Question M.2 Raid 0 scaling issues

Hello Everyone!

I just installed a second M.2 that I have setup for Raid 0 however when I'm running a speed test it's only reflecting the speed of a single drive. Not sure whats going on with it. Any ideas? I thought it might have been the PCI-E Lanes not being allocated properly but everything checks out. Also installed latest Intel RST drivers.

View: https://imgur.com/a/wisa9py


Asrock Z370 Gaming K6
Samsung 970 Evo M.2 500GB
Samsung 970 Evo M.2 500GB
GTX1080 Ti
 
How is that possible? I thought this was possible on the Z370 Chipset.

This is the page from the motherboard manual regarding the M.2 operation

View: https://imgur.com/a/TyUWnK9

In the first paragraph it states "support SATA3 6.0 Gb/s module and M.2 PCI Express module up to Gen3 x4 (32 Gb/s)"

I'm going to be naive here and believe they mean it's 32 Gb/s per M.2 Slot which it should be, sharing PCI-E lanes and all. I thought the Z370 manged the SATA Controllers and M.2 was PCI-E. But Apparently they are doing it backwards here.
 
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Wow. Thanks everyone. I had no idea the DMI handled the communication the the Southbridge. I thought it all pick backed off of PCI-E. And that's the answer I've been looking for. Thank you. Now I guess it does make sens now why they would include two M.2 ports not to do what I'm doing but to use M.2 SSD's.

So if I got a M.2 PCI-E card that would be a work around for the DMI bridge?

Also does Ryzen suffer the same issue with the DMI? Their boards have PCI-E 4.0.
 

Maxxify

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Welcome to Intel consumer boards, where all M.2 sockets go over the chipset! (which adds some latency too, by the way)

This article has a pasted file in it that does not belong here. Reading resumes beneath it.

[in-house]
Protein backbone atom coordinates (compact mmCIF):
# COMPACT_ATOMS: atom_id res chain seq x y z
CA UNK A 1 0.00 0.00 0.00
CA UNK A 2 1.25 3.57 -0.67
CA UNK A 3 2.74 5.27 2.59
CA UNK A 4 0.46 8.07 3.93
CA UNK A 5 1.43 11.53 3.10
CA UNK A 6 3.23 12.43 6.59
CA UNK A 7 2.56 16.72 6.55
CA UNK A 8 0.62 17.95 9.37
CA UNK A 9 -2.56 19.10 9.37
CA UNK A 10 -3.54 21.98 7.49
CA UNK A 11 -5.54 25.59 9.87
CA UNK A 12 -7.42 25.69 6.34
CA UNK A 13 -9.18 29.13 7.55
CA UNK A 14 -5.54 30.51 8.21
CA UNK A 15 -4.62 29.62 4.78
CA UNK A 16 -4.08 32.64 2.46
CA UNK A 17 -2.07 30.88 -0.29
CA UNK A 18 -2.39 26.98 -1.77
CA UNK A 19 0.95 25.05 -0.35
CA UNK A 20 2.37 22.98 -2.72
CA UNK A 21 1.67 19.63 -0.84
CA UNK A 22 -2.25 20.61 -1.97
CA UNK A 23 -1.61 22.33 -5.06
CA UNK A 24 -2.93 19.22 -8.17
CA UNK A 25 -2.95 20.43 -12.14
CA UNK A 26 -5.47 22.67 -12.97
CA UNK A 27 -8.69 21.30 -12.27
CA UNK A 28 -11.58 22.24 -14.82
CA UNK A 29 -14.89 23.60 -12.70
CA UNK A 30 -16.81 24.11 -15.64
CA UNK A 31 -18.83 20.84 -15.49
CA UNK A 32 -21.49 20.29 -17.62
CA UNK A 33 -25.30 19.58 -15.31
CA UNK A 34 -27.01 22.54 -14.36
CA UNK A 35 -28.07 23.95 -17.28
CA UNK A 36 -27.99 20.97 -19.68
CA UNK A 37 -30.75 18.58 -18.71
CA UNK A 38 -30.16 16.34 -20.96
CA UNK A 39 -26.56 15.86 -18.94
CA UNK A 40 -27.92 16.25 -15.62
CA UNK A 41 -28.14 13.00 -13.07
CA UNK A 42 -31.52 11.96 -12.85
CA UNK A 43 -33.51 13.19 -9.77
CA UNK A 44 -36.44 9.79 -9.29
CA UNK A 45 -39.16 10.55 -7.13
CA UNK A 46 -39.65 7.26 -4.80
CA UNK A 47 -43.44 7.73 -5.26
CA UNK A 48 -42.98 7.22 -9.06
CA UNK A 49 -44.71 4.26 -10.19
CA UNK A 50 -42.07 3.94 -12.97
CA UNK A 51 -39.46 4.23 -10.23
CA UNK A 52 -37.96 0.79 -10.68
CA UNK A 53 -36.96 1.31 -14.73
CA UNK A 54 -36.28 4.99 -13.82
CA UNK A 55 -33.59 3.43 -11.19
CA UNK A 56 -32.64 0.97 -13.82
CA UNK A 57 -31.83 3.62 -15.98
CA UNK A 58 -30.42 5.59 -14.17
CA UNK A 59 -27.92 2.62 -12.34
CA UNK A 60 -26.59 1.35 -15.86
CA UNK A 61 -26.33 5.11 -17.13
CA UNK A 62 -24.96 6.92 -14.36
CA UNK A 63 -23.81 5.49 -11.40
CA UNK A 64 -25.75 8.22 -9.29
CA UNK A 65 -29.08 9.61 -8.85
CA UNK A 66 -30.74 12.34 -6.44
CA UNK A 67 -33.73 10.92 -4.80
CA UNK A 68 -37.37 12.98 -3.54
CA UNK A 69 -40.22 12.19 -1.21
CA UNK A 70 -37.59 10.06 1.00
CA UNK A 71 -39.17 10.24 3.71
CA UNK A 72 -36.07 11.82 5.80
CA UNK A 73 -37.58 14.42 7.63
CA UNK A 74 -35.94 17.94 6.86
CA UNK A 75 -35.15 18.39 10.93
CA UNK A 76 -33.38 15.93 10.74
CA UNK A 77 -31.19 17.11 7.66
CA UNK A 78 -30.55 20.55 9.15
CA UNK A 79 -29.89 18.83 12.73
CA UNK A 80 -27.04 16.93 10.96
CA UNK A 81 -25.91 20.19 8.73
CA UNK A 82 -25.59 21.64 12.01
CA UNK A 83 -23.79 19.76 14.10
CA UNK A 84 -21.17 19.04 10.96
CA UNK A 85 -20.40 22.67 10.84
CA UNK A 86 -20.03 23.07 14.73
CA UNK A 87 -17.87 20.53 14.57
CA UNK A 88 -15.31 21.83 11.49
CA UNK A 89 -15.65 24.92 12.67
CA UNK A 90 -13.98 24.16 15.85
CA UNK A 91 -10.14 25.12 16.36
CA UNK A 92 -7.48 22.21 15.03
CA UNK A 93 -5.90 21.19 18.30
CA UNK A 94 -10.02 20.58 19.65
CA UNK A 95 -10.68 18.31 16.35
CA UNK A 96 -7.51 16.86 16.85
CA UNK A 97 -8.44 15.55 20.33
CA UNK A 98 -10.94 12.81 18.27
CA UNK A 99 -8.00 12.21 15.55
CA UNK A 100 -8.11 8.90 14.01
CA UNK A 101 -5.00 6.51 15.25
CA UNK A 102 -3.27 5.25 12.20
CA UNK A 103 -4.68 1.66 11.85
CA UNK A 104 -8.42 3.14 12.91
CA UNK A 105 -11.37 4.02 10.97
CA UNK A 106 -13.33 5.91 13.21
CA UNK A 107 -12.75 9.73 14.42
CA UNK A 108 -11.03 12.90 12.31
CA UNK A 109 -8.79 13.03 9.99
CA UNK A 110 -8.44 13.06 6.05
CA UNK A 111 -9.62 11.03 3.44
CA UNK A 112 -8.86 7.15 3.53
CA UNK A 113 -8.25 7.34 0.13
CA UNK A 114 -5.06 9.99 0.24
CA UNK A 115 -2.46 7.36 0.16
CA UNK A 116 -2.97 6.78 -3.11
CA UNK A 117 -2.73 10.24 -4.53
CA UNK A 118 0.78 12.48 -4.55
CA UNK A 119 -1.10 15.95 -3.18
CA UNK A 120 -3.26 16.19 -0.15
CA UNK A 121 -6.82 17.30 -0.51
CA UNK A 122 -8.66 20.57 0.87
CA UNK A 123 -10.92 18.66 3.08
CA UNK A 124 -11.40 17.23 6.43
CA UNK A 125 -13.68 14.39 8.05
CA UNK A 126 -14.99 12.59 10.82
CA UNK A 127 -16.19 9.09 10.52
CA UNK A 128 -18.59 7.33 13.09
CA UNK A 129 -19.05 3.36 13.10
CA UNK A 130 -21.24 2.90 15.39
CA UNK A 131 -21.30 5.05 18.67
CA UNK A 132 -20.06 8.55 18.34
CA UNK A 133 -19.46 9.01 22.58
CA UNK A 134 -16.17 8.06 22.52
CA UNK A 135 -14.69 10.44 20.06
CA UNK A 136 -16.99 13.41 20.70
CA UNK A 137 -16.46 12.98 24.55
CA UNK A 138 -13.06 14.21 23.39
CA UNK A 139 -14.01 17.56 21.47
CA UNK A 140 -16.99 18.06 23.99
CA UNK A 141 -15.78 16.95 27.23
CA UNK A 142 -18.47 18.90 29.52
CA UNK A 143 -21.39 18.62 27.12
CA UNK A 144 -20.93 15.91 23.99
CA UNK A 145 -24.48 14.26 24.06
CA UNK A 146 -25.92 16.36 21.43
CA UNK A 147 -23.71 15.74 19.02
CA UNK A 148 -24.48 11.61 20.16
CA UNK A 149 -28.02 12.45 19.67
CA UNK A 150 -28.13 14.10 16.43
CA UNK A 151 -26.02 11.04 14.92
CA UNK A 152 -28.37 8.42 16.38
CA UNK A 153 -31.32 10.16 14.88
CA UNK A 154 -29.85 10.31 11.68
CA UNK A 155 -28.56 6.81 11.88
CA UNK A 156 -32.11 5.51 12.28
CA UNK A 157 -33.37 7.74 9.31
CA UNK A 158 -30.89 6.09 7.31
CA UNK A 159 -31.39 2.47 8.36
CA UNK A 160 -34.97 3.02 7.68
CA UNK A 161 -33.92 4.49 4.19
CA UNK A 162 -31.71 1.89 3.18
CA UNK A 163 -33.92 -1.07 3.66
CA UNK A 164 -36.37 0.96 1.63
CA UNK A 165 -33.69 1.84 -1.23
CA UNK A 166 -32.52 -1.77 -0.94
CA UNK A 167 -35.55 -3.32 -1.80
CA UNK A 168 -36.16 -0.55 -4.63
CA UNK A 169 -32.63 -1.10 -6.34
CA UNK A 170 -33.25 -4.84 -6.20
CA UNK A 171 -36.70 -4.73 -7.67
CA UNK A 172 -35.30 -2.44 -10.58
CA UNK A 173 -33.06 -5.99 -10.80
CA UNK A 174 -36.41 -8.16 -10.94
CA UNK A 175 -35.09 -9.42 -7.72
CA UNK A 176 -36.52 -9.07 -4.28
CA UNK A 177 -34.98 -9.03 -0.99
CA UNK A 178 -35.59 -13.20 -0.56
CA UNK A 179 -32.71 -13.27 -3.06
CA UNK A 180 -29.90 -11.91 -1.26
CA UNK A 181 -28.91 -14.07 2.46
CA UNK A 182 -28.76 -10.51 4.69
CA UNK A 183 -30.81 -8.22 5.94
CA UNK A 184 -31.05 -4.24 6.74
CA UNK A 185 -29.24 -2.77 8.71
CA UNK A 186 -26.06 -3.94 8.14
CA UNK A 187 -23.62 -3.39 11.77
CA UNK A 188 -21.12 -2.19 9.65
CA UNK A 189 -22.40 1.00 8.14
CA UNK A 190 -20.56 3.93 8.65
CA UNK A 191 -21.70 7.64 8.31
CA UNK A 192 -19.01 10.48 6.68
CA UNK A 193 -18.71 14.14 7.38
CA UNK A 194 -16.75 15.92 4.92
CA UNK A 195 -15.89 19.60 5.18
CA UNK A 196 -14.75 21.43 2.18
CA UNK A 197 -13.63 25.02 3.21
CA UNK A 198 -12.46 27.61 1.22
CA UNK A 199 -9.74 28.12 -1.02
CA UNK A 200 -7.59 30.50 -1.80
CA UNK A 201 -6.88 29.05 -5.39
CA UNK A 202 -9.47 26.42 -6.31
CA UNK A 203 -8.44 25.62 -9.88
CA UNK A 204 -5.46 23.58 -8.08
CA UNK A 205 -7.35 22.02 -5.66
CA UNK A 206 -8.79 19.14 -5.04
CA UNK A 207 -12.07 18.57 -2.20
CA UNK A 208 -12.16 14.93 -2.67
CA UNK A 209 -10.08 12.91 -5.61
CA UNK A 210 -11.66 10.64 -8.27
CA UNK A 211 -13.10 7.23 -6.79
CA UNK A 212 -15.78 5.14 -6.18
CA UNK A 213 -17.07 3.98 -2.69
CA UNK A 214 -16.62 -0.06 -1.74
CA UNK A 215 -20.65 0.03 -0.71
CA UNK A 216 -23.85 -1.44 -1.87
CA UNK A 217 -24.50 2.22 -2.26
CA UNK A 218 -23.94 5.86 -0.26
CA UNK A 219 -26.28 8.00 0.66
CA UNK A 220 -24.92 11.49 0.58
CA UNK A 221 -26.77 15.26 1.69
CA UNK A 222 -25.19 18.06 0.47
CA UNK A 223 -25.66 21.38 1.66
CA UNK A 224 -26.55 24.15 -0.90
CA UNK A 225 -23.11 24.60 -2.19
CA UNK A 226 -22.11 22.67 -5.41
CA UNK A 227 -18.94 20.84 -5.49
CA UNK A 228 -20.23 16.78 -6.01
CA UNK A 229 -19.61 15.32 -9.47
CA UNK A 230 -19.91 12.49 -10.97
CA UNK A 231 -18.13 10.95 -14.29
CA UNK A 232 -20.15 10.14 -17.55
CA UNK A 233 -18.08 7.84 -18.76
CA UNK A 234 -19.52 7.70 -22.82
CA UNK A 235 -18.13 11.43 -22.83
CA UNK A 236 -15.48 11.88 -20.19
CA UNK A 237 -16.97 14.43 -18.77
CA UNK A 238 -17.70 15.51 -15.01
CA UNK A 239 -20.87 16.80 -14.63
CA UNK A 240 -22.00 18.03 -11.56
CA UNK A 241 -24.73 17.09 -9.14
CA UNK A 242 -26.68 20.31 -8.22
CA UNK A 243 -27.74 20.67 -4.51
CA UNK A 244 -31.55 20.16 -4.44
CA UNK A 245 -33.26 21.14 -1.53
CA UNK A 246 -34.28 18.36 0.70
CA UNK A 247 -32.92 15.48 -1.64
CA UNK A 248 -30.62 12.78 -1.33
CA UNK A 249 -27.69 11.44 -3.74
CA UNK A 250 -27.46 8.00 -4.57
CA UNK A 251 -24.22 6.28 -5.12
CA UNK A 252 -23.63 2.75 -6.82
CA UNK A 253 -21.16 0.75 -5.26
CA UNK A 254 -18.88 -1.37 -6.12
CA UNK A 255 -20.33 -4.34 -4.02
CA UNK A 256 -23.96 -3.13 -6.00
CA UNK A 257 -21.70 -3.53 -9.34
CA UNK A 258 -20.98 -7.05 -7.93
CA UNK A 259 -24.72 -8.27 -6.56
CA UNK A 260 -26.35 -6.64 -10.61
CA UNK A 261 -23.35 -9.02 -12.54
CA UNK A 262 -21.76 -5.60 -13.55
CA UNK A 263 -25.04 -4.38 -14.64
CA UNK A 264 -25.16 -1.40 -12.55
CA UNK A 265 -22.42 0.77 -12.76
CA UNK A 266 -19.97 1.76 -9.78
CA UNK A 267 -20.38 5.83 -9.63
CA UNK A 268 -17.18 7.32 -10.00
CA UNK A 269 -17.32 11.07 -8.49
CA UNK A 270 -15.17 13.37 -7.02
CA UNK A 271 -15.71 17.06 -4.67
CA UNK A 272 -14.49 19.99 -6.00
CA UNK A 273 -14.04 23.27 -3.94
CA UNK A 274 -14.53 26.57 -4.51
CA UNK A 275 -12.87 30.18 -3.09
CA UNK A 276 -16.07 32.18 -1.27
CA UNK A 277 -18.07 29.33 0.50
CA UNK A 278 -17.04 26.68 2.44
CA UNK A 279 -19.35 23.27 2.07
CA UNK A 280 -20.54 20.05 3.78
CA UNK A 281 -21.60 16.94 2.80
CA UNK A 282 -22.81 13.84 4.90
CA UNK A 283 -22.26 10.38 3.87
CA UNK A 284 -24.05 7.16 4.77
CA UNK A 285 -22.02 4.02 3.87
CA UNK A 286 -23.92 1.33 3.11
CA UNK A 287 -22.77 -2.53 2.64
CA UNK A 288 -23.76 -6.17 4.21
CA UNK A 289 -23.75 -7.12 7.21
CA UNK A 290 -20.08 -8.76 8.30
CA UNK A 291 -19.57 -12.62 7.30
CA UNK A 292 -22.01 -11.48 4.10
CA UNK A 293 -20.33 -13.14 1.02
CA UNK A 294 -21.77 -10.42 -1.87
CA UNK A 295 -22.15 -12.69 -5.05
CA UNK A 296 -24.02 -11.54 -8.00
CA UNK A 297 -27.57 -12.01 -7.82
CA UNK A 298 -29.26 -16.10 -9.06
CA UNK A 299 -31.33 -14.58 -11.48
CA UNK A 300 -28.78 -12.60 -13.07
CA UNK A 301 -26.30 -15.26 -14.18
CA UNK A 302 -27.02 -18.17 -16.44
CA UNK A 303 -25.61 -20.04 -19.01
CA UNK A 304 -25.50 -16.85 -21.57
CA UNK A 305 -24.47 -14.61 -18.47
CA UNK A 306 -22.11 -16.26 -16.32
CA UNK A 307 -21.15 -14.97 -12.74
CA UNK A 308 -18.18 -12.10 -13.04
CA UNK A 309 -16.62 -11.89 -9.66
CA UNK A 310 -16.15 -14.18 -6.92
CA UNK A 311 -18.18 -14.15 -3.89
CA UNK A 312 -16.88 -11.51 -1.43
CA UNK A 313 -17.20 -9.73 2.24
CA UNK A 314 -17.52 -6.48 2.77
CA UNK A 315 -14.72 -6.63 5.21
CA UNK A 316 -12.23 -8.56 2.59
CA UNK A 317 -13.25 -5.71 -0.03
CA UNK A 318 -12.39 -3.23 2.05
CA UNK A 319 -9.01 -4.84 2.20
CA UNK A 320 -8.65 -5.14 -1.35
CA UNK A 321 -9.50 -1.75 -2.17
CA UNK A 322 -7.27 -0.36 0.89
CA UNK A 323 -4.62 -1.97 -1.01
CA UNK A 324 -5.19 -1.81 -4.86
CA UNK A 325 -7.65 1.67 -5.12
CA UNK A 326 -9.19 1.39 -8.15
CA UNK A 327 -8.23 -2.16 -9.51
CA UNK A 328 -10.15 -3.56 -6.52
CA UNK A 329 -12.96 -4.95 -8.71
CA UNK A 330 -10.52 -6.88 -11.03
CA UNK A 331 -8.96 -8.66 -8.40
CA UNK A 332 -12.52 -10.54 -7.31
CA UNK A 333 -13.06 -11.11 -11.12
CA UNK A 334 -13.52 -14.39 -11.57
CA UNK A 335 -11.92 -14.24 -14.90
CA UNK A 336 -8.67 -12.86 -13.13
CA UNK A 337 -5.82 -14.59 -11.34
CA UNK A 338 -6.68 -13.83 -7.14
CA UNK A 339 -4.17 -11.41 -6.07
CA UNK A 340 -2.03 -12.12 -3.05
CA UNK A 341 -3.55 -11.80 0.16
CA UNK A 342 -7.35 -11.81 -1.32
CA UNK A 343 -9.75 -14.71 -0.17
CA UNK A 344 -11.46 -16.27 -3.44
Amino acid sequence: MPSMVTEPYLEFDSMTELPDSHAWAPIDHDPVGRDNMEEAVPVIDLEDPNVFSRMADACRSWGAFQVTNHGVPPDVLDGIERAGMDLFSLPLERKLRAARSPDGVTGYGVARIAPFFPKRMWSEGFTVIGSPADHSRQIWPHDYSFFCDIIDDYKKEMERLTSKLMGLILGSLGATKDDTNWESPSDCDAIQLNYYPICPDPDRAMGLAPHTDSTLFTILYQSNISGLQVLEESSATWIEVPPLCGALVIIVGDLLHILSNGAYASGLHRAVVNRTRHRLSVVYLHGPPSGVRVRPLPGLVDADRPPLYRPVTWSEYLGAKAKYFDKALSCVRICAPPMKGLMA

You can use CPU lanes by diverting from the primary GPU (the GPU will run x8), most likely the third full-length PCIe slot goes over the chipset so you'd have the same bottleneck.

Older AMD boards have x4 PCIe 3.0 CPU lanes dedicated to a primary M.2 socket, any other M.2 socket will be over chipset and limited to at most x4 PCIe 2.0 speeds or equivalent (x2 PCIe 3.0) with minor exceptions that pull from GPU (it'll run x8 on those boards). Newer AMD boards, X570-based for example, have far superior options. It's in fact possible to run three x4 PCIe 3.0 M.2 drives at full speed simultaneously, and if you do take from the GPU you can run up to 5 in that manner while leaving x8 PCIe 4.0 for a GPU (upcoming generation).

Example from my X570 Aorus Master: I have 1TB EX920 in the dedicated M.2 socket (CPU lanes) for OS/apps, 2x1TB SN750s in RAID-0 (Hyper), 1x1TB SN550, and 1x2TB EX950, and all are are full speed with in fact bandwidth to spare for 3x500GB SATA SSD RAID-0 over chipset.
 
Awesome! Thank you for all that valuable information. So if you were to do it on the AMD side, does all the pcie lanes come from the cpu or is the x570 chipset just able to handle that much. Actually just looking at the specs a Ryzen 7 3700x has 24 pcie lanes, gen 4 to boot. I can see the money separation now from Intel. Making the max consumer lanes you can have is 16 unless you go with the HEDT platform. Damn Intel!

Well I've been looking at the Ryzens for a while now. Does anyone know if the current x570 chipset will support a Ryzen 4000 series desktop cpu? That would definitely make me decision easier.

Thanks again Maxxify
 
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Maxxify

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Awesome! Thank you for all that valuable information. So if you were to do it on the AMD side, does all the pcie lanes come from the cpu or is the x570 chipset just able to handle that much. Actually just looking at the specs a Ryzen 7 3700x has 24 pcie lanes, gen 4 to boot. I can see the money separation now from Intel. Making the max consumer lanes you can have is 16 unless you go with the HEDC platform. Damn Intel!

Well I've been looking at the Ryzens for a while now. Does anyone know if the current x570 chipset will support a Ryzen 4000 series desktop cpu? That would definitely make me decision easier.